Friday, April 05, 2019

A Helpful Tip When You Start Watching the Clock

We're late. We're stressed. We're in a relationship with one who isn't as stressed and isn't paying attention to the clock like we are.

We're waiting.

We're watching the seconds tick off the clock.

We feel our internal engine building combustible steam.

And then we explode.

Far more marriages and relationships are destroyed by clock-watching than most people can fathom. But there's not one person who hasn't experienced the fractures that come from it.

The clock has a way of separating husbands from wives, parents from children, friends from friends.

But maybe it's the way we view the clock that's the problem, not time itself?

God gave His ancient people, the Hebrews, a way to "measure time" (Exodus 12:2).

They "eyeballed" the moon at night.

Every new moon meant a new month. When they spotted the new moon, the Hebrews blew the trumpets and Israel celebrated!

But the concept of time for the Hebrews was also measured by life in the fields.

Since a "lunar" calendar of 12 lunar months is eleven days shorter than a solar year (the earth's orbit around the sun) of 12 solar months. the Hebrew priests would go out into the farmers' fields and feel the ground's temperature, smell the air for pollen freshness, and see the buds (or lack thereof) on the fruit trees and grain stems.

Time touched the senses of the ancients.

Every two or three years the Hebrew priests would "add" another lunar month based upon their feeling that the planting and harvest times had shifted too far from their seasons.

The Hebrews walked with time by sensing and supporting life not by watching and worshipping clocks.

The Hebrews felt time pass.

They felt time's rhythms, sensed its pleasures, experienced it like a heartbeat, measuring time like they gauged another's health; they listened to the heartbeat, they felt the pulse, and they sensed the breathing.

Time to the Hebrews was a living thing. 

But the Romans under Julius Caesar took time and made it mechanical, automated, and - lifeless. 

Western Civilization, including America, followed Rome.

Now, rather than experiencing time with the senses, feeling its rhythm, and viewing the clock as a reflection of one's life, we Americans see the clock as something separate from life, a dictator that demands devotion, with punishment for the person who pays no attention to time.

We've lost our sense of living in the present because we keep looking to the future.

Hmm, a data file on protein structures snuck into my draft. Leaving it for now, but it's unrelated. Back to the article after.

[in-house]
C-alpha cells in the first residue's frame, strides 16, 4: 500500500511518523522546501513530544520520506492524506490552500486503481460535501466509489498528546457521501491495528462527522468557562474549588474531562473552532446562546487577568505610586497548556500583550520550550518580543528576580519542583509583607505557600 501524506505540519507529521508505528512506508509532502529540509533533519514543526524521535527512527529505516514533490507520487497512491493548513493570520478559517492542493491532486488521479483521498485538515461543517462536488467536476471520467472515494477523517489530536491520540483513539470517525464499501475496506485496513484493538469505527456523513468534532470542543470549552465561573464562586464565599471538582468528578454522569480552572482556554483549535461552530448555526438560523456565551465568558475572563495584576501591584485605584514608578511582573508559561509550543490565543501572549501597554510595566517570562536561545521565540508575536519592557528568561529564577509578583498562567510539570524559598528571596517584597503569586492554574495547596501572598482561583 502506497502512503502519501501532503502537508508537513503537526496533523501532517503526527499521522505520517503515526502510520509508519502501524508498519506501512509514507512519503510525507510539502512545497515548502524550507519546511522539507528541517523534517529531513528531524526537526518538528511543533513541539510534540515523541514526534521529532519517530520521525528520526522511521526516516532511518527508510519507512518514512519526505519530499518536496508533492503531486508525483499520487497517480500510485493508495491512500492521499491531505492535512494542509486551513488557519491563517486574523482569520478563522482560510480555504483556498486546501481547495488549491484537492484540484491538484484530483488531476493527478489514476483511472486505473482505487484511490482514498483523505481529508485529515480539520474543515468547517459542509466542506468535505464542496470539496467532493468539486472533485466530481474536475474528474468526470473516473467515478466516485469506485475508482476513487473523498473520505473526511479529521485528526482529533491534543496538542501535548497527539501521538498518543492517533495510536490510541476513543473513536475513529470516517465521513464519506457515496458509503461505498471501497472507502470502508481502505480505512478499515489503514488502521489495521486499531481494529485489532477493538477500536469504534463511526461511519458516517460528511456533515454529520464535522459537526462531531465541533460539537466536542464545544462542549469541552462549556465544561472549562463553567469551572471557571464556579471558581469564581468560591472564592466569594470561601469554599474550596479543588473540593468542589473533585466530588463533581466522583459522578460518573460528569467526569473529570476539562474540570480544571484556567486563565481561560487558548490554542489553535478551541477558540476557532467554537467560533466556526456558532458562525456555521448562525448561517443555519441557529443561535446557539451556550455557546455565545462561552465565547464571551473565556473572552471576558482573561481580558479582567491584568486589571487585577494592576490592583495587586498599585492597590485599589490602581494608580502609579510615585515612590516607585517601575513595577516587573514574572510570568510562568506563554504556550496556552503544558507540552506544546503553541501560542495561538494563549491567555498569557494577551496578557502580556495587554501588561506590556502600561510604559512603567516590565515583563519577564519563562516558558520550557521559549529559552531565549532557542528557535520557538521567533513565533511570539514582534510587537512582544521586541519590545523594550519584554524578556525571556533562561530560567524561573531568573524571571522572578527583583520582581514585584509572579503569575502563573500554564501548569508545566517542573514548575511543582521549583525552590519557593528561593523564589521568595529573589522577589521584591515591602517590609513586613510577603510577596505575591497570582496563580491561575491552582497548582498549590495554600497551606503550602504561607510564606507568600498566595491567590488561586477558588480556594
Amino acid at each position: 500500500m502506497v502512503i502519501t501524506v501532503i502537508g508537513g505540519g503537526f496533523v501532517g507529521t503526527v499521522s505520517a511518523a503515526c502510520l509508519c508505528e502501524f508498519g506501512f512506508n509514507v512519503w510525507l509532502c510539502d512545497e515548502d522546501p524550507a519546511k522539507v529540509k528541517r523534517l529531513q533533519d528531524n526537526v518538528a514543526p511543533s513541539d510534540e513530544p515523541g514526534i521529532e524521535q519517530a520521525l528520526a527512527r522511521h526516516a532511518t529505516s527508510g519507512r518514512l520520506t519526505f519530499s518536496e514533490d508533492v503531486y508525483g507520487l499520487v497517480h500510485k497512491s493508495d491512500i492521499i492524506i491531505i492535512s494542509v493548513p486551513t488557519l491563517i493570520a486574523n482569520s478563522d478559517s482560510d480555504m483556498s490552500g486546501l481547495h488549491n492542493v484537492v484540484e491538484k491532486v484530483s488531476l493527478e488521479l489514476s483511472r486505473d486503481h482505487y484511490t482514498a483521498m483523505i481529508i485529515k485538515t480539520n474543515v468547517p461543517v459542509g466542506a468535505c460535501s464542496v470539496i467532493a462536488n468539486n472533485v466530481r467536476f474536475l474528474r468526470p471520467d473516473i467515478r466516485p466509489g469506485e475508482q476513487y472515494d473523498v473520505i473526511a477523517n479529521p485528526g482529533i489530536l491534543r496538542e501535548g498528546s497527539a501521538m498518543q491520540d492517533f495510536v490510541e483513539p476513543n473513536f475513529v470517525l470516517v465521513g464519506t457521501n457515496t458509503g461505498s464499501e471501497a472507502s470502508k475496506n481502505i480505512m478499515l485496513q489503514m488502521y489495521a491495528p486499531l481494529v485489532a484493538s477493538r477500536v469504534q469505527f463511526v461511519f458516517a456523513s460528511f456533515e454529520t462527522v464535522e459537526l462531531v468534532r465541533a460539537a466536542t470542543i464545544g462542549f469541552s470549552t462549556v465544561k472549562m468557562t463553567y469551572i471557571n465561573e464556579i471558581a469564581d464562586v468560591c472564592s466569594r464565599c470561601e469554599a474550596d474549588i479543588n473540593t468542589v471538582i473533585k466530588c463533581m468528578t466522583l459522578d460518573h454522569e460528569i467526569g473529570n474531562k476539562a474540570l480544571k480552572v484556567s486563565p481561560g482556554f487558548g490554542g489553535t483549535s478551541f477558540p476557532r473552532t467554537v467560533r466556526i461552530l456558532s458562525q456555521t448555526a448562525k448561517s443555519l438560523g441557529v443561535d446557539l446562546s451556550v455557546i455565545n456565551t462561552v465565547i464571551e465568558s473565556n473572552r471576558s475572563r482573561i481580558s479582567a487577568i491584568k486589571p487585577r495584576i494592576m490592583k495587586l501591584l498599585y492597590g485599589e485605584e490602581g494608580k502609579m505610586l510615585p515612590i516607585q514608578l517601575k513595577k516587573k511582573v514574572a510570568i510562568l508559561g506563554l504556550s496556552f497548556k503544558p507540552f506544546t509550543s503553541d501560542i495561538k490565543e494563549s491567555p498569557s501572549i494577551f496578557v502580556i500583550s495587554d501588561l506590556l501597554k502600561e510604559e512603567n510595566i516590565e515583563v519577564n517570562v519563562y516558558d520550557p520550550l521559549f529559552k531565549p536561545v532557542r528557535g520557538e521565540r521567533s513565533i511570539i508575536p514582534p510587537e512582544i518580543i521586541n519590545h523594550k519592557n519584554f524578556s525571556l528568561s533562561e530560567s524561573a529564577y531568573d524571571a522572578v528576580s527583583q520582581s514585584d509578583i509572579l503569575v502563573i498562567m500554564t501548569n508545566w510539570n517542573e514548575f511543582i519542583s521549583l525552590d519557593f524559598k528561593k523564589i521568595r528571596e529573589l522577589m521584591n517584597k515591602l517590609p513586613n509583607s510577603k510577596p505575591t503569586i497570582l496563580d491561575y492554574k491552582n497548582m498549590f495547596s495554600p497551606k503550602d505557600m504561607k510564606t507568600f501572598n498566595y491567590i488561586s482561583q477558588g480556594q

Here's the helpful tip about clock-watching:

Next time the person you love is late, remember that life is more important than a Roman clock, for time is to be felt, sensed, and experienced like life itself.

If my dedication to a clock is more important than my devotion to life, then maybe the problem is my view of time.

Time should be measured by lives blossoming rather than by clocks ticking. 


Christiane said...

"And God said, "Let there be lights in the expanse of the sky to separate the day from the night, and let them serve as signs to mark seasons and days and years"" (Genesis 1:14)

I may be wrong about this, but looks like the Hebrew calendar encompasses observation of solar, lunar, AND also sacred Scripture in its formation.
It is counted from a 'literal' beginning of Creation over five thousand years ago, so it does conform in that way to a literal understanding of how to mark the passing of years from 'Creation' as calculated from sacred Scripture.

The Gregorian Calendar counts time backwards from a calculation of the birth of Christ, and forwards from that same calculation, hence the terms 'B.C.' (before Christ) and 'A.D.' (Anno Domini, or In The Year of Our Lord).
That 'backwards' counting can be confusing, if you don't understand that 1 B.C. is later than 1000 B.C. as you are counting backwards from the calculated birth year of Our Lord.

some thoughts

Christiane said...

"The Hebrews felt time pass.

They felt time's rhythms, sensed its pleasures, experienced it like a heartbeat, measuring time like they gauged another's health; they listened to the heartbeat, they felt the pulse, and they sensed the breathing.

Time to the Hebrews was a living thing."

"Begin the song exactly where you are,
Remain within the world of which you’re made.
Call nothing common in the earth or air,

Accept it all and let it be for good.
Start with the very breath you breathe in now,
This moment’s pulse, this rhythm in your blood

And listen to it, ringing soft and low.
Stay with the music, words will come in time.
Slow down your breathing. Keep it deep and slow.

Become an open singing-bowl, whose chime
Is richness rising out of emptiness,
And timelessness resounding into time.

And when the heart is full of quietness
Begin the song exactly where you are."

(Malcolm Guite, 'The Singing Bowl')

Rex Ray said...


I’m think the warning of this post is not needed to one of my sisters. It’s been said she might be late to her own funeral. :)

How about the song? “Slowpoke”.

You keep me waiting'
Till it's getting aggravating
You're a slowpoke
I wait and worry
But you never seem to hurry
You're a slowpoke.

Time means nothing to you
I wait and then late again
Eight o'clock, nine o'clock
Quarter to ten.

Why should I linger
Every time you snap your finger
Little slowpoke
Why can't you hasten
When you see the time's a wasting'
You're a slowpoke.

Dear, why should I keep trying to change you
It's not the thing to do
I guess I'll have to learn to be
A slowpoke too.

Christiane said...

"from Rev. 21:5, this:
“And I heard a loud voice from the throne saying,
‘Behold, I am making all things new.’”

That child-like sense of 'wonder' and 'awe' is, in itself, a kind of prayer, yes.

Rex Ray said...


I see the advertisement for foreign countries “honeymoon package” was removed from this post. (Three more to go.)